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Will CCRC Residents Be Granted The Power to Insure Life Care?
By Lillian L. Hyatt, M.S.W. and a Resident of a CCRC
Excerpted from the Summer 2009 The CANHR Advocate newsletter
In Today’s troubled times, all organizations handling money have problems. For a number of years, CCRCs have been accumulating monetary reserves, some more successfully than others. Since California law gives little control over CCRC reserves to the residents who contributed the money, boards of directors are in control of large sums of money. The recent downturn in the financial markets caused many of these CCRCs heavy investment losses running into tens of millions of dollars. These difficult times have led to the question of how much financial control the residents should have and if there are limits to the fiduciary powers of the boards of directors. In this give-and-take, a law firm representing one not-for-profit CCRC Corporation has even contended that most CCRCs had their roots in religious organizations and their boards still carried the burden of charitable ends despite their having been disconnected from religious organizations by contract and state law.
Loud objections are coming from the CCRC Corporation “Front Porch” that controls the largest number of facilities in California. Front Porch argues that AB 1169 (Ruskin) is intended to give control of the financial operations of the CCRCs to the residents of each facility. Front Porch also maintains that the California Continuing Care Residents Association (CALCRA) wishes each dollar generated from a facility should be dedicated to that facility. They point to the following bill language: “A disclosure that resident funds, including, but not limited to, entry fees, monthly fees, and other fees, will not be transferred to any other entity and will not be expended for any purpose than for the benefit of the residents shall be included in the continuing care contract.” The providers’ trade association, Aging Services of California, opposed this bill on the same grounds. This bill is, in fact, intended to place a limit on an entity’s ability to utilize a CCRC reserve to fund other non-CCRC-related programs or projects. The bill requires that the resources accumulated from continuing care contracts will not be transferred to any other entity and will not be expended for any purpose other than for the benefit of the CCRC residents. Opponents argue that this would prevent an entity that owns CCRCs from using those CCRC reserves for other “charitable purposes,” such as development of affordable housing.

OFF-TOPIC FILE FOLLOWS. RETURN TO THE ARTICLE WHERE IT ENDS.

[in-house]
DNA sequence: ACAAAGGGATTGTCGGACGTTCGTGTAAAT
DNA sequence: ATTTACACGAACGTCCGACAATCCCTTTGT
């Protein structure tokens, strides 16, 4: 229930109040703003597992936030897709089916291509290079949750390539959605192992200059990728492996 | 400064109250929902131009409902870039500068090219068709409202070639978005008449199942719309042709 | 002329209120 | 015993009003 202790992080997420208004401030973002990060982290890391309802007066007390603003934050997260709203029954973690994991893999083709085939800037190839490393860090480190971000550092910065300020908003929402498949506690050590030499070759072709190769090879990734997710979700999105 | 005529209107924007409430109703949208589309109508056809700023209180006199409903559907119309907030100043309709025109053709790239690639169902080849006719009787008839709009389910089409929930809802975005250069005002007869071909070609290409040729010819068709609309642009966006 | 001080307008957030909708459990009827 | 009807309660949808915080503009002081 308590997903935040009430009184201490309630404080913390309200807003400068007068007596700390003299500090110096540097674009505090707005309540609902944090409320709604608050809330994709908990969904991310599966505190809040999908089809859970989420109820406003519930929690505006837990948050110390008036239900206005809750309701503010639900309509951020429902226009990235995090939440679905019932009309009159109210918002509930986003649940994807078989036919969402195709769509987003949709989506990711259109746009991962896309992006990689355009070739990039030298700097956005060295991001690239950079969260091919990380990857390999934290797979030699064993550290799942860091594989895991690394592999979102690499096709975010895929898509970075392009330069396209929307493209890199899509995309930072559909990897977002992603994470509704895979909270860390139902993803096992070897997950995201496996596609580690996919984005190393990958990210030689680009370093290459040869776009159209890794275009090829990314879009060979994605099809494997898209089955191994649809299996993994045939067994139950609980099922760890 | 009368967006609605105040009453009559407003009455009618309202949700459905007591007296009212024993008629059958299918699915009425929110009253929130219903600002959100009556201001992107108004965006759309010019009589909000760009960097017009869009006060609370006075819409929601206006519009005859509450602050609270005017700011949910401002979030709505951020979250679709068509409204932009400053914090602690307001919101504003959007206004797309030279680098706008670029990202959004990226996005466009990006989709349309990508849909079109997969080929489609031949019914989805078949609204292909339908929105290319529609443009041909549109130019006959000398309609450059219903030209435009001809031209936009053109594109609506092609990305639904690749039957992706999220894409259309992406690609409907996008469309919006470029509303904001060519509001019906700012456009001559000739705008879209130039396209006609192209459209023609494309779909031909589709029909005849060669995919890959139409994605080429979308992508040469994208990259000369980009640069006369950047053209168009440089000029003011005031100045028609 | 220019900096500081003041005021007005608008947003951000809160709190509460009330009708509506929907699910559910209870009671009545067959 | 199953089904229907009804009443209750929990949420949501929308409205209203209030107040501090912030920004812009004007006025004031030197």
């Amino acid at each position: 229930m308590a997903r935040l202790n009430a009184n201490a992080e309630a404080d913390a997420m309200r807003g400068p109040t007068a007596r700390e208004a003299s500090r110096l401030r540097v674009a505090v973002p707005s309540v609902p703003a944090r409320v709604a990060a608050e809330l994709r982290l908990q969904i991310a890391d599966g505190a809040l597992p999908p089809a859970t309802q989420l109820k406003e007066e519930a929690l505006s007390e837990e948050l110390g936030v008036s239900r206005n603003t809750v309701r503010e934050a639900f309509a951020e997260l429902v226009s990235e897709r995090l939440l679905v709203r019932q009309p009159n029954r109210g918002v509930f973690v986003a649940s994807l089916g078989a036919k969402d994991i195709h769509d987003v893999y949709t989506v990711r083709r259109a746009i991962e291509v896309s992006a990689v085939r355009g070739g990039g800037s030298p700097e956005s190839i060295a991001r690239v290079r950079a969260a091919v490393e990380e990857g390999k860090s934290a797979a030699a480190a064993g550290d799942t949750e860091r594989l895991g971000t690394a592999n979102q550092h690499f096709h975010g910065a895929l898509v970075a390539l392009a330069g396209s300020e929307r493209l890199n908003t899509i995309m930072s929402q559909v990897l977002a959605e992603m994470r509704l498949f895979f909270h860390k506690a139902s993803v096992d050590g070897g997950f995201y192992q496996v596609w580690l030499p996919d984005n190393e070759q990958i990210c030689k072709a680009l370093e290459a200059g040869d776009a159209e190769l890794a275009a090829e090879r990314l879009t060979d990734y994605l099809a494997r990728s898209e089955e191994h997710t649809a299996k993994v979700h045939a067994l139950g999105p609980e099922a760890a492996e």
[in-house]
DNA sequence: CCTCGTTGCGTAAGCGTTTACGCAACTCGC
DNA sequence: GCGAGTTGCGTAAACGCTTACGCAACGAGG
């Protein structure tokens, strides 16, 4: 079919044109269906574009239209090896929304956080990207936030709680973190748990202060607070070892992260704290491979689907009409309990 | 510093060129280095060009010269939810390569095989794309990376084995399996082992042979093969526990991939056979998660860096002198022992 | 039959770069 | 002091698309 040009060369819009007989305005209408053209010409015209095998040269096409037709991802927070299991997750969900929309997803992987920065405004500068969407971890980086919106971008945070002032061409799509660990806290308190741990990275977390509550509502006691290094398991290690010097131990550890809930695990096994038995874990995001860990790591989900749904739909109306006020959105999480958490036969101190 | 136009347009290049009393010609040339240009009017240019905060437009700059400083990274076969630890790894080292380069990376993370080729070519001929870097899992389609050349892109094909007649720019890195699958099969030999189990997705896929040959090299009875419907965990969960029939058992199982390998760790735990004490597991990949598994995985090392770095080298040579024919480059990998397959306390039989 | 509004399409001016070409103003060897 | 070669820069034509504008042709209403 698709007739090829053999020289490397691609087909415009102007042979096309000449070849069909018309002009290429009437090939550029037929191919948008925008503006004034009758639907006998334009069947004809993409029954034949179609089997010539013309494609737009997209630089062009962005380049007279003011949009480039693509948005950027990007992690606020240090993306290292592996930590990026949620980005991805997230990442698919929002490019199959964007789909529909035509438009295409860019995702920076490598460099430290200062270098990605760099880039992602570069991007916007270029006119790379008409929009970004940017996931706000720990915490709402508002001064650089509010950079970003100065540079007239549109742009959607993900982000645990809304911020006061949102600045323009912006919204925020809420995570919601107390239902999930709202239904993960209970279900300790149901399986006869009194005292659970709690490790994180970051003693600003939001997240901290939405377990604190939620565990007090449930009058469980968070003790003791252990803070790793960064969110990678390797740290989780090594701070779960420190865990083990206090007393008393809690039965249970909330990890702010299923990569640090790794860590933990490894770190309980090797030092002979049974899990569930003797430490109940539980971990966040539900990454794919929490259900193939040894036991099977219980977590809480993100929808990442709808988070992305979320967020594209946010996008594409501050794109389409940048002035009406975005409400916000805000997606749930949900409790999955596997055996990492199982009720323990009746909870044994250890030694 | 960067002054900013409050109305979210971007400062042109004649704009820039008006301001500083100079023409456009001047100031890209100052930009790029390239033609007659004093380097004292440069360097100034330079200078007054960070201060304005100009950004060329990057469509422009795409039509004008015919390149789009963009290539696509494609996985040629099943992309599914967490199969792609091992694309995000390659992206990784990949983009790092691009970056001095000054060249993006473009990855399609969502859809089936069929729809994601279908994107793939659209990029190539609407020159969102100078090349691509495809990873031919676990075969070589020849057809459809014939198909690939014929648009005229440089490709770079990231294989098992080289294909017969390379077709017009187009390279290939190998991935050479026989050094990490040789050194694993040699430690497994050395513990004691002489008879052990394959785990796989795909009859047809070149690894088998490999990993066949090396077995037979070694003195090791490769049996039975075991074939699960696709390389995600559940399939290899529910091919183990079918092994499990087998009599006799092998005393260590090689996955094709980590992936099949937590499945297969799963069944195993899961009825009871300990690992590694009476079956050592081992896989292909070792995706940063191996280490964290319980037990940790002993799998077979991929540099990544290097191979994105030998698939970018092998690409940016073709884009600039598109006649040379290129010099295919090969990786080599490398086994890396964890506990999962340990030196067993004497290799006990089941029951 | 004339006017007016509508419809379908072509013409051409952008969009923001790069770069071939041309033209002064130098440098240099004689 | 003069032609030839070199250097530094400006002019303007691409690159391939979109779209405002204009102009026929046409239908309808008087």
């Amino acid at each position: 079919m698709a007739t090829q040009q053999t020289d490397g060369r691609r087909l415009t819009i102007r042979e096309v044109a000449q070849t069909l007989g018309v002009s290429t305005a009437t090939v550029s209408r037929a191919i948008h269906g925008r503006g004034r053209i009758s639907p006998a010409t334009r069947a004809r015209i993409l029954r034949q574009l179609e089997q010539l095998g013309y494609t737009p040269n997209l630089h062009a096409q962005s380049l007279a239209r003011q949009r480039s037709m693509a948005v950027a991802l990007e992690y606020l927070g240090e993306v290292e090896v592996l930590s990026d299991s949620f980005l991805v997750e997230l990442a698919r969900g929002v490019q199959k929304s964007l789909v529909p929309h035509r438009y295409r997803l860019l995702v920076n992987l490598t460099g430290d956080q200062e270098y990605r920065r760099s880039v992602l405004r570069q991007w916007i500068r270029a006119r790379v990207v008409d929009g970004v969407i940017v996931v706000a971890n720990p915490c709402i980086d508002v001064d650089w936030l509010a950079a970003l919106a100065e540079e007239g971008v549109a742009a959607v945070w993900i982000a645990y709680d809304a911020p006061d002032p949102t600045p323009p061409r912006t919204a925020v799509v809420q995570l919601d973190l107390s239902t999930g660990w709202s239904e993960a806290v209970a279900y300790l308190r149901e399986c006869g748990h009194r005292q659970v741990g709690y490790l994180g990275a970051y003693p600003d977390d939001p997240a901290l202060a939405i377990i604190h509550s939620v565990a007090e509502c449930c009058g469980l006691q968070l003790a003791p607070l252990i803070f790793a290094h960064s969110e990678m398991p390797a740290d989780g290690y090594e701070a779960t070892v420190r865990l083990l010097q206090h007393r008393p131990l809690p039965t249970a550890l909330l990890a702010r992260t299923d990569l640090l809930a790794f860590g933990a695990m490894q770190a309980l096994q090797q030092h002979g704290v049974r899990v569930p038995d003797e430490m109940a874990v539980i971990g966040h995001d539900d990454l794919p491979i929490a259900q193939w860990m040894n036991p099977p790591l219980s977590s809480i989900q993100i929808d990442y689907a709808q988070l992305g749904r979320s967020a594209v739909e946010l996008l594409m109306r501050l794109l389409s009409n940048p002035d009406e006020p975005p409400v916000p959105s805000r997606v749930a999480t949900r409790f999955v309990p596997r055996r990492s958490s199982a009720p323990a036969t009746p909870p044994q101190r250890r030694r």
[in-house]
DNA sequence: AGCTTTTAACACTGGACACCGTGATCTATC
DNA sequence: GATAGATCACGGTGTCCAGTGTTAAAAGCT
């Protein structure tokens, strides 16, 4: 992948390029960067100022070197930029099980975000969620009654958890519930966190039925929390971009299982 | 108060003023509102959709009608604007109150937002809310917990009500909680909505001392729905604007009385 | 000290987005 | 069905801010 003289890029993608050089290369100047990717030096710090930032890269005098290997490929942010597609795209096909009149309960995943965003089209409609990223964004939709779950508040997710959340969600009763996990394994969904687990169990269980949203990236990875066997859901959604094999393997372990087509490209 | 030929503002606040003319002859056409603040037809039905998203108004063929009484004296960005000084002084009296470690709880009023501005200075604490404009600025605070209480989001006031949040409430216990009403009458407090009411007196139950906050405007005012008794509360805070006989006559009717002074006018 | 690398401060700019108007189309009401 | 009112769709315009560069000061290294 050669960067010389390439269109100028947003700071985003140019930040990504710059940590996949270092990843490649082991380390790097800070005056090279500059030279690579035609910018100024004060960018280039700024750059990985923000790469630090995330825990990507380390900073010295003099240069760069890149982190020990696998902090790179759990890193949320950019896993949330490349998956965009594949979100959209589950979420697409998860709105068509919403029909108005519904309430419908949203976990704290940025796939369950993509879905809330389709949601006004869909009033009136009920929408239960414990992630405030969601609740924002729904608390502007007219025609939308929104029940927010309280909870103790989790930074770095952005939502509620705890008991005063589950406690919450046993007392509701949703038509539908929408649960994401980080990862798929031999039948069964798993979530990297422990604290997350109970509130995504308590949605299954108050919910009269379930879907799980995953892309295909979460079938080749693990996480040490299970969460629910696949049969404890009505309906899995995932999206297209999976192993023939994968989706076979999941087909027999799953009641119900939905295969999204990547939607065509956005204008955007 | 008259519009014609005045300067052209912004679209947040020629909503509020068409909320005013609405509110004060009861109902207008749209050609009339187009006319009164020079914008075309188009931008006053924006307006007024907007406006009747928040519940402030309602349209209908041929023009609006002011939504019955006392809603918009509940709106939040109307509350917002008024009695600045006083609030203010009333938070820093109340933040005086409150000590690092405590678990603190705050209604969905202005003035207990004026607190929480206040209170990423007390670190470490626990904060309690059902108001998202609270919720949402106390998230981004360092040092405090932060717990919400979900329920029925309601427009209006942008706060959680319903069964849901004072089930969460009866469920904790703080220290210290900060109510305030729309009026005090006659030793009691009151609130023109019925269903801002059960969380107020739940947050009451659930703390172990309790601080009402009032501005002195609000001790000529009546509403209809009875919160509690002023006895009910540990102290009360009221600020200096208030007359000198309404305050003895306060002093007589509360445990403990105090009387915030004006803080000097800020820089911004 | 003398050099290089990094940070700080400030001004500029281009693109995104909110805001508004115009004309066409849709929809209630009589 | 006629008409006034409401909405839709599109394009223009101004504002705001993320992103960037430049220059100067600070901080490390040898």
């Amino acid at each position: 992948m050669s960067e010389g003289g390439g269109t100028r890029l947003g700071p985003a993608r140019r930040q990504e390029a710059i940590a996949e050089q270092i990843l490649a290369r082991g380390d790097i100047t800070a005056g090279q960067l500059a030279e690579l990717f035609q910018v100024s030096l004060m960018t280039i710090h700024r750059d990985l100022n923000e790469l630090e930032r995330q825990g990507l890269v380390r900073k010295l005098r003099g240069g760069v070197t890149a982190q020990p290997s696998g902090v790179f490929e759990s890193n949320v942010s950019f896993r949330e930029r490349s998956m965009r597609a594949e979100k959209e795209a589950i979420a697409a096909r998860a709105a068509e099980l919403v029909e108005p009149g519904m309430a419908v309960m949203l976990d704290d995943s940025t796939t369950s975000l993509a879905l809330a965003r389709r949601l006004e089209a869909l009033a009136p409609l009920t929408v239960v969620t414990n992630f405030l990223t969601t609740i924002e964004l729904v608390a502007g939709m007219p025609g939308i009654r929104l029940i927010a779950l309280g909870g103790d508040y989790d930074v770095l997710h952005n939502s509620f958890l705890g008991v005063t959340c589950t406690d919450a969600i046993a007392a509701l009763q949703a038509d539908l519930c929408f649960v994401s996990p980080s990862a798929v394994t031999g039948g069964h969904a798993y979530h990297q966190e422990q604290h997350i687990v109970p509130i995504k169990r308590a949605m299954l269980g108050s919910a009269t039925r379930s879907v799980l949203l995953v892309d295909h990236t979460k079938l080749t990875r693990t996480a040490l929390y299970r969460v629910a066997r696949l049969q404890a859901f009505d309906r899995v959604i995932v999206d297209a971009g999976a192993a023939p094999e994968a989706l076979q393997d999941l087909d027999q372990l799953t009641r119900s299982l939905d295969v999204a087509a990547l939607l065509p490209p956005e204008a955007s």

The bill’s author and sponsors respond that providers are free to use other funds for such purposes; but using CCRC reserve funds for non-CCRC related activities would be tantamount to forcing an “inappropriate, involuntary contribution on the residents.” And, such a contribution may well constitute a palpable risk in the long run. In addition, such an action most probably violates an IRS ruling requiring that CCRCs operate “at the lowest feasible cost including appropriate reserves.” Front Porch also argues that the definition of “reserves” in this bill is inappropriate to the extent that it includes the “excess of assets over liabilities as reserves.” CALCRA responds that every organization must have a contingency reserve to meet unforeseen losses such as during a recession when boards investments value drop precipitously. CALCRA explains that the intent of this bill is transparency and accountability concerning CCRC’s reserve.
The experience of Sunrise Senior Services, which runs 435 senior communities in the U.S., Canada, Germany and the UK, can serve as a warning, as the canary in the coalmine does. Recently under investigation by the Securities and Exchange Commission, having stopped all new construction and furiously working to stave off bankruptcy, Sunrise is still marketing residences to the public. If uninformed seniors looking for long term care life-style buys into a Sunrise facility, what does the future hold for them?
(Ms. Hyatt is a resident of a CCRC and AARP Policy Specialist on CCRCs)